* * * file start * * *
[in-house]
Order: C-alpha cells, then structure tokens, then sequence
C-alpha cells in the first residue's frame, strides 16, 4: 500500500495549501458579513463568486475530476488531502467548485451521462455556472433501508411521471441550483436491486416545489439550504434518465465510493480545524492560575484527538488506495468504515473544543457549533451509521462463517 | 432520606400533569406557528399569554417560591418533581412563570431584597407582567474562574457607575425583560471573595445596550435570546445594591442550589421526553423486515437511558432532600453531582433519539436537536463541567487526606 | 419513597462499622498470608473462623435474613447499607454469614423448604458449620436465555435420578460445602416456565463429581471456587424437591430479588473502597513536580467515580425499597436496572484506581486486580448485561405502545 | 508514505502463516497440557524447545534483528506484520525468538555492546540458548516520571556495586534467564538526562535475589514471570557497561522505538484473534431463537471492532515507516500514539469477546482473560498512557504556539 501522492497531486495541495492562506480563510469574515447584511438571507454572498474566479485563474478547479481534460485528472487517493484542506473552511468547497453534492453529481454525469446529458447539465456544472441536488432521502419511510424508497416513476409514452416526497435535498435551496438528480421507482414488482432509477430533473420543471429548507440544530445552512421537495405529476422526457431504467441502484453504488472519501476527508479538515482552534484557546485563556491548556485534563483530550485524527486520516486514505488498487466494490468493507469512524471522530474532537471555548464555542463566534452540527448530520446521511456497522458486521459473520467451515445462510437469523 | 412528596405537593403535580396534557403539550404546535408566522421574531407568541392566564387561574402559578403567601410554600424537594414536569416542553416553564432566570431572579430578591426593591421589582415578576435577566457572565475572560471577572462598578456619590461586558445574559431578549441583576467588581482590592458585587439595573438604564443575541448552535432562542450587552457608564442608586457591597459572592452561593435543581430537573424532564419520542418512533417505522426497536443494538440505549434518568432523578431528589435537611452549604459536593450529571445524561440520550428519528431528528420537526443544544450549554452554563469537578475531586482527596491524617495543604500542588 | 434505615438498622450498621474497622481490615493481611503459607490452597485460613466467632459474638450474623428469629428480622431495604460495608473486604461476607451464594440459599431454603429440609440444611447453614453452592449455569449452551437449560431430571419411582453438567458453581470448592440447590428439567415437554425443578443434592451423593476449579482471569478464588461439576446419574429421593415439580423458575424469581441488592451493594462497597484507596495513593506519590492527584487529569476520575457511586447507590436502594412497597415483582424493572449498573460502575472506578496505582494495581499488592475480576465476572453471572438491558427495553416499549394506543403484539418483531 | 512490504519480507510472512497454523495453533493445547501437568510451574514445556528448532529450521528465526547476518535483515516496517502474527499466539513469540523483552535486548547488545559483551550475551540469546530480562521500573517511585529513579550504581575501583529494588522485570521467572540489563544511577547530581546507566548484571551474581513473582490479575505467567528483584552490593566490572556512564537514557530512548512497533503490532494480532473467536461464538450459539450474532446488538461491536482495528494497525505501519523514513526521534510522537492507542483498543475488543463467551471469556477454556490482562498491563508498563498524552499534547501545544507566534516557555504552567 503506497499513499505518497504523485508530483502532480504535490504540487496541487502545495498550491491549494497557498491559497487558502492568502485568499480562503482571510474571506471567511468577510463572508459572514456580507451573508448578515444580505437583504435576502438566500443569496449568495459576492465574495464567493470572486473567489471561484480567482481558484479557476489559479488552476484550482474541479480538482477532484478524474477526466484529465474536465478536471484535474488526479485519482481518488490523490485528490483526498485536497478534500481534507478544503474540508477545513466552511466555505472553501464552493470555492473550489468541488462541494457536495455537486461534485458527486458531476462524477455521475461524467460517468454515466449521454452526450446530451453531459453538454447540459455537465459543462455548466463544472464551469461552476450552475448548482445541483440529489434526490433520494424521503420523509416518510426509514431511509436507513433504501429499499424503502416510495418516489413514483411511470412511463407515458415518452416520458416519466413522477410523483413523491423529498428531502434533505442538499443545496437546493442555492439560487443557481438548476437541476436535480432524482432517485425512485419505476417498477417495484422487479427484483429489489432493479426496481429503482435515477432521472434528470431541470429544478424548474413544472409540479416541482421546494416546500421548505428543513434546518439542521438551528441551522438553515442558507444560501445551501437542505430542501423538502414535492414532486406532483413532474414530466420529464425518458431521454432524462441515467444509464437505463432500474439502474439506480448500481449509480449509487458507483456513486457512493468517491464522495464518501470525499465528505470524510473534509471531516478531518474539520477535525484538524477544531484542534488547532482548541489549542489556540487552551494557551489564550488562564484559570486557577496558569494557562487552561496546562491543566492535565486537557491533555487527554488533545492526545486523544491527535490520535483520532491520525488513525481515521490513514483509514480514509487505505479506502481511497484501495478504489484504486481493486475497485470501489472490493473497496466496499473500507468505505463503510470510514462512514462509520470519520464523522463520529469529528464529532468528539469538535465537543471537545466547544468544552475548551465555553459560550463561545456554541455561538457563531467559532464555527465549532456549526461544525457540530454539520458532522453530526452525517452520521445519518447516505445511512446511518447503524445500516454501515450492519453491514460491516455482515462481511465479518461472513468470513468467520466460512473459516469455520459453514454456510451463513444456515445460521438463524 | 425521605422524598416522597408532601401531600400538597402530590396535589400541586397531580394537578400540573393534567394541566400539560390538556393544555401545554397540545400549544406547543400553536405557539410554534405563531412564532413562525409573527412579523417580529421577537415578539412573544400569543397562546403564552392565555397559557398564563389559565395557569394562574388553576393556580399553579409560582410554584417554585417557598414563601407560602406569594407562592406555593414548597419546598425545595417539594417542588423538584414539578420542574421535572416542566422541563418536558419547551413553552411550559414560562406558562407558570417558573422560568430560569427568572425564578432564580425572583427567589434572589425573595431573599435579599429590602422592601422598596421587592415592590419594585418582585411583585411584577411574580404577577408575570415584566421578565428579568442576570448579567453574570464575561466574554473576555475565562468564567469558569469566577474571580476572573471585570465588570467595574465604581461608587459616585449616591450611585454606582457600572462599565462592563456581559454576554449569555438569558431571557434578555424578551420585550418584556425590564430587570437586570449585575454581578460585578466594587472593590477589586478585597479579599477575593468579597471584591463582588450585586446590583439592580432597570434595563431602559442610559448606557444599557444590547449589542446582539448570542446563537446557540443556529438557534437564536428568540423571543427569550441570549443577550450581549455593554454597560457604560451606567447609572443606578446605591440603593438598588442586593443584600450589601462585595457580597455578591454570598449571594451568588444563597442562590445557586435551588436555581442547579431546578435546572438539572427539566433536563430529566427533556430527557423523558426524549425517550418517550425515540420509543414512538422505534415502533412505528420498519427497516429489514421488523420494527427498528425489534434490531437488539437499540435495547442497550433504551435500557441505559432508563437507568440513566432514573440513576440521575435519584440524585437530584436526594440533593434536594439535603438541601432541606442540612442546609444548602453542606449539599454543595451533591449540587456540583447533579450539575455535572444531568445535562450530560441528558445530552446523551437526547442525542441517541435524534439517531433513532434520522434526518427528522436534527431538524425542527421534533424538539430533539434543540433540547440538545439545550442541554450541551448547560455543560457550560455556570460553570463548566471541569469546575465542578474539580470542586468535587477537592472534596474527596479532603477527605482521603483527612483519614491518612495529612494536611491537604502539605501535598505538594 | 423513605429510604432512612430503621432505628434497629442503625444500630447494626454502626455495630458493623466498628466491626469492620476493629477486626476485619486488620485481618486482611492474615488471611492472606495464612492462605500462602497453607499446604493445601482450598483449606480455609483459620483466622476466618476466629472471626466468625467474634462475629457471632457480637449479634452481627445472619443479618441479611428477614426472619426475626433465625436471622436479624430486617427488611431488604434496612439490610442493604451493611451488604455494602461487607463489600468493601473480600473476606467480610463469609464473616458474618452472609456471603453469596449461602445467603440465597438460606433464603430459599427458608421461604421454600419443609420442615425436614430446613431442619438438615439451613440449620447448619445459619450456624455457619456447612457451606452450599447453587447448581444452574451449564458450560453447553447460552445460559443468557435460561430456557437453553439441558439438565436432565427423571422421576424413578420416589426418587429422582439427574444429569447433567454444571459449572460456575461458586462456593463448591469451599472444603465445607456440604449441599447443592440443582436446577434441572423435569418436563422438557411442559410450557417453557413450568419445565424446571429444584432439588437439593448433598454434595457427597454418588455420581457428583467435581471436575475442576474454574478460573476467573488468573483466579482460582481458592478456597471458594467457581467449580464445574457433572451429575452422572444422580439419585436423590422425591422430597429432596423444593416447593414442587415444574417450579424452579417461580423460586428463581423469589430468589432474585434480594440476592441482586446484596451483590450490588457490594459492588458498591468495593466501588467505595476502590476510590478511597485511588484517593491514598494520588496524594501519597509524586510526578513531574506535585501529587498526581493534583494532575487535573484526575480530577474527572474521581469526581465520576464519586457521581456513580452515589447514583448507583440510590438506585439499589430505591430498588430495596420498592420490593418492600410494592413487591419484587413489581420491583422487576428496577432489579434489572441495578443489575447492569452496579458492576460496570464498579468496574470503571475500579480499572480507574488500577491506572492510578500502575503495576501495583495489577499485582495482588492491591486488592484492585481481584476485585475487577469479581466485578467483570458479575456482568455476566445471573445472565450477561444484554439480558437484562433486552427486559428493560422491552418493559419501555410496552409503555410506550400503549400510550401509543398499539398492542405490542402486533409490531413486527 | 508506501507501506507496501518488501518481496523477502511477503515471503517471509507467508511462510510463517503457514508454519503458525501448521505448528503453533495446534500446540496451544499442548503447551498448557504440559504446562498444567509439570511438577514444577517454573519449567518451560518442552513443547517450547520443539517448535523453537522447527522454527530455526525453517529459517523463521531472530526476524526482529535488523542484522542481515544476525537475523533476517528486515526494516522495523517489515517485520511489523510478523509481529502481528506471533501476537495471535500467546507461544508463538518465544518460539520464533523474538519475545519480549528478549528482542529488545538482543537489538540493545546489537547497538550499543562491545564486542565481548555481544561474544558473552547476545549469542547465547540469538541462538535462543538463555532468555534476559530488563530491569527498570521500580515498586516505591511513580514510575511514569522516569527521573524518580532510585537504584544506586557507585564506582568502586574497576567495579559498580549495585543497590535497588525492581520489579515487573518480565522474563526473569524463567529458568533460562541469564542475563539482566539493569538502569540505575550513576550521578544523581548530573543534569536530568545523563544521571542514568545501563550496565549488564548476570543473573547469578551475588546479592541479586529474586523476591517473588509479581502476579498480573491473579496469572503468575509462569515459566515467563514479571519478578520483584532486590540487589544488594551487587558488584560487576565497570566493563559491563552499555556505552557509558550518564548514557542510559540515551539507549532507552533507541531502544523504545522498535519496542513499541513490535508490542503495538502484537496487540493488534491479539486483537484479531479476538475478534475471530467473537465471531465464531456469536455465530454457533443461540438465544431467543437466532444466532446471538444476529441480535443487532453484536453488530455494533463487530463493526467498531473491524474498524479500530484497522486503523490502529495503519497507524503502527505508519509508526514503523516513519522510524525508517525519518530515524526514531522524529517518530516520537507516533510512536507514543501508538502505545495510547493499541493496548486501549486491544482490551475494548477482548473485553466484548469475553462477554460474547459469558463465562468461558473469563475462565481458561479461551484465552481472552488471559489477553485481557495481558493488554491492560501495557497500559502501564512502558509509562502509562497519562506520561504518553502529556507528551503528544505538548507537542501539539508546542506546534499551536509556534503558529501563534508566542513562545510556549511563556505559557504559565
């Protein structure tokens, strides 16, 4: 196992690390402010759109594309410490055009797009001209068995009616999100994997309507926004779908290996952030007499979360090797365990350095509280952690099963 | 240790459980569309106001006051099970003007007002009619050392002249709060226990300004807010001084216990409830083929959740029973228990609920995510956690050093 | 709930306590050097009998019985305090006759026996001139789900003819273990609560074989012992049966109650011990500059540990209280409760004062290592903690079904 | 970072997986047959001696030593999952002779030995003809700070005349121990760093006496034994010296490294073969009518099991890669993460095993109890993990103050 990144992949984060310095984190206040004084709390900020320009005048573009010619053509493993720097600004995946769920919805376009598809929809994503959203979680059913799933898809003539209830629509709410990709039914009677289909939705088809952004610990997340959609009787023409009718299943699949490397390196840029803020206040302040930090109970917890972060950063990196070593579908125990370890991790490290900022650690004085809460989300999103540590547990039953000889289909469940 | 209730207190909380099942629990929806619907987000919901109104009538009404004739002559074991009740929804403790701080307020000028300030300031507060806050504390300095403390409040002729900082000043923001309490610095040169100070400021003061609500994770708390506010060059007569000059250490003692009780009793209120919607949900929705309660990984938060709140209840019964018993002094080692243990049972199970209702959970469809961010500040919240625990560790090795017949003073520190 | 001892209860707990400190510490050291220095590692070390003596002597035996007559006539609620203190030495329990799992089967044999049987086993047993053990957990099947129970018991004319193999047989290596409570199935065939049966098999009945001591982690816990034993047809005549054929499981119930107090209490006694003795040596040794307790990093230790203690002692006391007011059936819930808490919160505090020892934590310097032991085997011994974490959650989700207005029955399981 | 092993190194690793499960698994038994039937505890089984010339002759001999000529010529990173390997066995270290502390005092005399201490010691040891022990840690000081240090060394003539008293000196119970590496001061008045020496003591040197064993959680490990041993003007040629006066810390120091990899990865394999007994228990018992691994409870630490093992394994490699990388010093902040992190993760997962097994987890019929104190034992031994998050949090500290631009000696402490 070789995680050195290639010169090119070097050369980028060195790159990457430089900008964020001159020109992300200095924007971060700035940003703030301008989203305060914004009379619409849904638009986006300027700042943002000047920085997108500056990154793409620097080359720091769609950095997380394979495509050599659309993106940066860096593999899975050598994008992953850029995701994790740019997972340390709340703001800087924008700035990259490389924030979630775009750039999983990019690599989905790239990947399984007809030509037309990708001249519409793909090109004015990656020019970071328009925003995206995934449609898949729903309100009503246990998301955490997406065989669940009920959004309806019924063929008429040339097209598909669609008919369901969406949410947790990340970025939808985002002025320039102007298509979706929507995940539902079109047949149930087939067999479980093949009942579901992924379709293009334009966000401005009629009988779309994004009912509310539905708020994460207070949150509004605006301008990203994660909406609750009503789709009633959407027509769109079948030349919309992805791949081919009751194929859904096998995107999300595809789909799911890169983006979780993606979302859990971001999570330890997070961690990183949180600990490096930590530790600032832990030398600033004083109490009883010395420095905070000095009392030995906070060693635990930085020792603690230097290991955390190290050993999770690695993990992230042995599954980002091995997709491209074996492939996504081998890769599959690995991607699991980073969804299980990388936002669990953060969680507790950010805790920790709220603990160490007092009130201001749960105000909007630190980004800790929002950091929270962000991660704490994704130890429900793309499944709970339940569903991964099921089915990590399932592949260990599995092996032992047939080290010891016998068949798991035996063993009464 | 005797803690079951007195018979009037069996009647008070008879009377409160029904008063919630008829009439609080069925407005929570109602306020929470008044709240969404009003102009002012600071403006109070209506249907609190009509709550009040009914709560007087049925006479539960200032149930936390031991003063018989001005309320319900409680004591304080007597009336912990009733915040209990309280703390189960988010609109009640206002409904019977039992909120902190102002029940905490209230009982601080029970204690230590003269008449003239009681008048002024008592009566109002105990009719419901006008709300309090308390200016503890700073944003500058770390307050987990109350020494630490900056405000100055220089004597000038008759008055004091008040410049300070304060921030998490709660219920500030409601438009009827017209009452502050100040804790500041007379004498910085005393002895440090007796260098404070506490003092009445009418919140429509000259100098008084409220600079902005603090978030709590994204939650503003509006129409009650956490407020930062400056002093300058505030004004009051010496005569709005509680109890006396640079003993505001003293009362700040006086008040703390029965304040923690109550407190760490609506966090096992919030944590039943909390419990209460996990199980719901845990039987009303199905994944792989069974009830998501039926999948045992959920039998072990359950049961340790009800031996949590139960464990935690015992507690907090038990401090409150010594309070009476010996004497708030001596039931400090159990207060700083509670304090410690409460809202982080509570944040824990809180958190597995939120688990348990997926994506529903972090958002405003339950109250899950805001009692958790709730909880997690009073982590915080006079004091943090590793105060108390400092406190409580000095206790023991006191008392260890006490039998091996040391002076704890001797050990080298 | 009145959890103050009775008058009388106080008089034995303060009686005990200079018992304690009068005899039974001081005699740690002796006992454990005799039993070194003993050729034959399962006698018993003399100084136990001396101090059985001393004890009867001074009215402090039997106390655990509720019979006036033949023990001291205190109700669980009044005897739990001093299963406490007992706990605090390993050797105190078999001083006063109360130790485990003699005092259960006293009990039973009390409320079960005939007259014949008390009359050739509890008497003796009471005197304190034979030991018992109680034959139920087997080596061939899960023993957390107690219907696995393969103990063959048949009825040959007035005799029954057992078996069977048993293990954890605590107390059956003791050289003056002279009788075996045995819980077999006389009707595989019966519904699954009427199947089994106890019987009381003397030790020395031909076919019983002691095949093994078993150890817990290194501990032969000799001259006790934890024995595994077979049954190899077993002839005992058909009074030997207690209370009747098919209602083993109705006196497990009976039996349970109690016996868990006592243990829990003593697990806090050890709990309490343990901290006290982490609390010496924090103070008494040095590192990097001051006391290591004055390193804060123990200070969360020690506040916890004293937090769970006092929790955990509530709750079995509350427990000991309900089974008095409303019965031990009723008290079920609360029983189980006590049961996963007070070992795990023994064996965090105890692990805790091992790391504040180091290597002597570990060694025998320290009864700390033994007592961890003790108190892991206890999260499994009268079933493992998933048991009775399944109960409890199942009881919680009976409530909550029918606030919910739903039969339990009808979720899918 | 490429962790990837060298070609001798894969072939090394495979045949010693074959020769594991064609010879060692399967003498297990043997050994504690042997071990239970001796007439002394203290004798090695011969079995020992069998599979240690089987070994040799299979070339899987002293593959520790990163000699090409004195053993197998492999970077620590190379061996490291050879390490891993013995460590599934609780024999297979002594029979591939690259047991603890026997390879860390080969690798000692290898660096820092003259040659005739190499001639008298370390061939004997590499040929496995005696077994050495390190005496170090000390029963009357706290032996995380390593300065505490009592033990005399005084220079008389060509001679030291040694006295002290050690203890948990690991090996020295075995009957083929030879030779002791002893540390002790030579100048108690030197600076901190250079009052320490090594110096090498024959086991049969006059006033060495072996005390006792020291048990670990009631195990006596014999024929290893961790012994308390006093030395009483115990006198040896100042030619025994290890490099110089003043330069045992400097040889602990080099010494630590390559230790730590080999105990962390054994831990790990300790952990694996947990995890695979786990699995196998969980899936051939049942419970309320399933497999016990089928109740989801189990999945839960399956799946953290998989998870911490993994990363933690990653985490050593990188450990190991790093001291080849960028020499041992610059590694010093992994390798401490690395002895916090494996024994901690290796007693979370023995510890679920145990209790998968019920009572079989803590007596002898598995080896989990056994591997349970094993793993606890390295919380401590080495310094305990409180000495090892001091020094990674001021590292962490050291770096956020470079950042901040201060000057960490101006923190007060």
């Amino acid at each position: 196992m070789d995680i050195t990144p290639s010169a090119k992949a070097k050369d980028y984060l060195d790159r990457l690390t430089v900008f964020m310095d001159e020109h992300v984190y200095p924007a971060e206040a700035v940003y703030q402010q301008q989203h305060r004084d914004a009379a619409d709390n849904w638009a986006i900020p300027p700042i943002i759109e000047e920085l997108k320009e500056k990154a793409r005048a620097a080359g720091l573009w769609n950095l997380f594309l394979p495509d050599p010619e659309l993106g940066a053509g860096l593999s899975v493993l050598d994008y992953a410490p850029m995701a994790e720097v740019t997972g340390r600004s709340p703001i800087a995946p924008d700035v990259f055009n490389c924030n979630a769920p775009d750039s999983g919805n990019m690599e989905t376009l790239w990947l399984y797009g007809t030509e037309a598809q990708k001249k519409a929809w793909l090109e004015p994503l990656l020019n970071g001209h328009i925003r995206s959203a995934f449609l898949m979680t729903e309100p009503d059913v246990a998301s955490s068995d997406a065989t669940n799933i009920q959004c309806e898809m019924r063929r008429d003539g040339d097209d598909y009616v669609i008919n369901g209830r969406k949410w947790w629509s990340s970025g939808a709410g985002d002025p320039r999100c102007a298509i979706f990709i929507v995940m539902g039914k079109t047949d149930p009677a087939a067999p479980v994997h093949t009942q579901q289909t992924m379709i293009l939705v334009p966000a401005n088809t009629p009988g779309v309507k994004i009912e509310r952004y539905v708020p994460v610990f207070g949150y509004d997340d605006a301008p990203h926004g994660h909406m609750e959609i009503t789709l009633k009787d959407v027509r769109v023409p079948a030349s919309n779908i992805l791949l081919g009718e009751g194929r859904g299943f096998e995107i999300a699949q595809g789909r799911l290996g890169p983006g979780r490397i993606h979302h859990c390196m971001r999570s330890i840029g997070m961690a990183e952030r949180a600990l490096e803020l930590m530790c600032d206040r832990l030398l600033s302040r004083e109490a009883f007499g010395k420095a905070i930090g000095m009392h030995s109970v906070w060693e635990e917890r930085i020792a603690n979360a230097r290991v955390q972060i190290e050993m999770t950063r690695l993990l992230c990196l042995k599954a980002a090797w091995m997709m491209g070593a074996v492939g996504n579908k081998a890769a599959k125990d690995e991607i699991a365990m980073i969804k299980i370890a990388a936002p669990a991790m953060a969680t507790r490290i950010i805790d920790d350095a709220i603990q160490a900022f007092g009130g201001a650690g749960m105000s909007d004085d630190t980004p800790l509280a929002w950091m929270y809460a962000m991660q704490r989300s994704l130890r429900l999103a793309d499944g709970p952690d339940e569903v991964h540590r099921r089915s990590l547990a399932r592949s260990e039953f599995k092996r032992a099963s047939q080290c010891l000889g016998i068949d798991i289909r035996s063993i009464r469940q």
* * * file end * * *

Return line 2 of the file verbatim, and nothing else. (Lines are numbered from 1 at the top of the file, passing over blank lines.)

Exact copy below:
Order: C-alpha cells, then structure tokens, then sequence